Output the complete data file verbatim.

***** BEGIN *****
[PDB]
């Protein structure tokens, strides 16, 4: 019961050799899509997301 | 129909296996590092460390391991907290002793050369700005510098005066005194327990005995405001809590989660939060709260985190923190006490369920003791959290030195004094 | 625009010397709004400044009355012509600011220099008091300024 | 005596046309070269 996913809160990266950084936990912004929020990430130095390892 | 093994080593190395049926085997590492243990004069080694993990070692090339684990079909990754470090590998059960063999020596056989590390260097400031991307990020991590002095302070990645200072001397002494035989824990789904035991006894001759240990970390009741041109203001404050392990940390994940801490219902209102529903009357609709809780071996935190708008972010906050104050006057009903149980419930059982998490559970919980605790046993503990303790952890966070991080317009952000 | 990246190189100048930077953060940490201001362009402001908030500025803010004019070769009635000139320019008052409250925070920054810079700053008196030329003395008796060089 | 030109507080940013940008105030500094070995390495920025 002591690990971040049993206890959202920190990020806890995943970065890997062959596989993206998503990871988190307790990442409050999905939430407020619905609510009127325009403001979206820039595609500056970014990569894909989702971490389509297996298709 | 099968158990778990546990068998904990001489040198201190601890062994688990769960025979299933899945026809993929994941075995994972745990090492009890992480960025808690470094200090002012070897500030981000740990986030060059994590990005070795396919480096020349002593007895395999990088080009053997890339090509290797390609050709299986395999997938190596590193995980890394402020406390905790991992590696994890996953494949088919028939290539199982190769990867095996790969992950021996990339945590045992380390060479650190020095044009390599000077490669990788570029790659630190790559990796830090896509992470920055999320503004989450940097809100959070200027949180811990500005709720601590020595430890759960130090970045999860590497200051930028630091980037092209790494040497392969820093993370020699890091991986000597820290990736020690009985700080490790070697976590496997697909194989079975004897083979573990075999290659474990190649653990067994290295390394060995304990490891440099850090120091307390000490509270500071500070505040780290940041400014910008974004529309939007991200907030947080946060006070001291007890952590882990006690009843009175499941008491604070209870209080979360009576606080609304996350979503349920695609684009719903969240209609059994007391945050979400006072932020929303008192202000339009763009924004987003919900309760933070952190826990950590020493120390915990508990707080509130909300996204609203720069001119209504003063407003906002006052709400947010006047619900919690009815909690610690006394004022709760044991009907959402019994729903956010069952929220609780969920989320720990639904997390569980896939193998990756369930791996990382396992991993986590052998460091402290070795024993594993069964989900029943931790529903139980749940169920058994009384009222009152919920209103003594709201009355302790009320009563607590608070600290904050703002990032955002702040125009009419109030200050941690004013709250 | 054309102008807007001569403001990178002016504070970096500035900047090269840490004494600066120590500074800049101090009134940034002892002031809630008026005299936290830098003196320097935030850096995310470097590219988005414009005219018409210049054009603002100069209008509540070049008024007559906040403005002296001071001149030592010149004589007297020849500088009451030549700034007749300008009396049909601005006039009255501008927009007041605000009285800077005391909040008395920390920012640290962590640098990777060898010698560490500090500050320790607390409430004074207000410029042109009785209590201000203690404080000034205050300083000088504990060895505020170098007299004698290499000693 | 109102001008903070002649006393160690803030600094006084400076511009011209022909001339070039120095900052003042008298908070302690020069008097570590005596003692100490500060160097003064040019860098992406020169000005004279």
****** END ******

[PDB]
């Protein structure tokens, strides 16, 4: 019961050799899509997301 | 129909296996590092460390391991907290002793050369700005510098005066005194327990005995405001809590989660939060709260985190923190006490369920003791959290030195004094 | 625009010397709004400044009355012509600011220099008091300024 | 005596046309070269 996913809160990266950084936990912004929020990430130095390892 | 093994080593190395049926085997590492243990004069080694993990070692090339684990079909990754470090590998059960063999020596056989590390260097400031991307990020991590002095302070990645200072001397002494035989824990789904035991006894001759240990970390009741041109203001404050392990940390994940801490219902209102529903009357609709809780071996935190708008972010906050104050006057009903149980419930059982998490559970919980605790046993503990303790952890966070991080317009952000 | 990246190189100048930077953060940490201001362009402001908030500025803010004019070769009635000139320019008052409250925070920054810079700053008196030329003395008796060089 | 030109507080940013940008105030500094070995390495920025 002591690990971040049993206890959202920190990020806890995943970065890997062959596989993206998503990871988190307790990442409050999905939430407020619905609510009127325009403001979206820039595609500056970014990569894909989702971490389509297996298709 | 099968158990778990546990068998904990001489040198201190601890062994688990769960025979299933899945026809993929994941075995994972745990090492009890992480960025808690470094200090002012070897500030981000740990986030060059994590990005070795396919480096020349002593007895395999990088080009053997890339090509290797390609050709299986395999997938190596590193995980890394402020406390905790991992590696994890996953494949088919028939290539199982190769990867095996790969992950021996990339945590045992380390060479650190020095044009390599000077490669990788570029790659630190790559990796830090896509992470920055999320503004989450940097809100959070200027949180811990500005709720601590020595430890759960130090970045999860590497200051930028630091980037092209790494040497392969820093993370020699890091991986000597820290990736020690009985700080490790070697976590496997697909194989079975004897083979573990075999290659474990190649653990067994290295390394060995304990490891440099850090120091307390000490509270500071500070505040780290940041400014910008974004529309939007991200907030947080946060006070001291007890952590882990006690009843009175499941008491604070209870209080979360009576606080609304996350979503349920695609684009719903969240209609059994007391945050979400006072932020929303008192202000339009763009924004987003919900309760933070952190826990950590020493120390915990508990707080509130909300996204609203720069001119209504003063407003906002006052709400947010006047619900919690009815909690610690006394004022709760044991009907959402019994729903956010069952929220609780969920989320720990639904997390569980896939193998990756369930791996990382396992991993986590052998460091402290070795024993594993069964989900029943931790529903139980749940169920058994009384009222009152919920209103003594709201009355302790009320009563607590608070600290904050703002990032955002702040125009009419109030200050941690004013709250 | 054309102008807007001569403001990178002016504070970096500035900047090269840490004494600066120590500074800049101090009134940034002892002031809630008026005299936290830098003196320097935030850096995310470097590219988005414009005219018409210049054009603002100069209008509540070049008024007559906040403005002296001071001149030592010149004589007297020849500088009451030549700034007749300008009396049909601005006039009255501008927009007041605000009285800077005391909040008395920390920012640290962590640098990777060898010698560490500090500050320790607390409430004074207000410029042109009785209590201000203690404080000034205050300083000088504990060895505020170098007299004698290499000693 | 109102001008903070002649006393160690803030600094006084400076511009011209022909001339070039120095900052003042008298908070302690020069008097570590005596003692100490500060160097003064040019860098992406020169000005004279």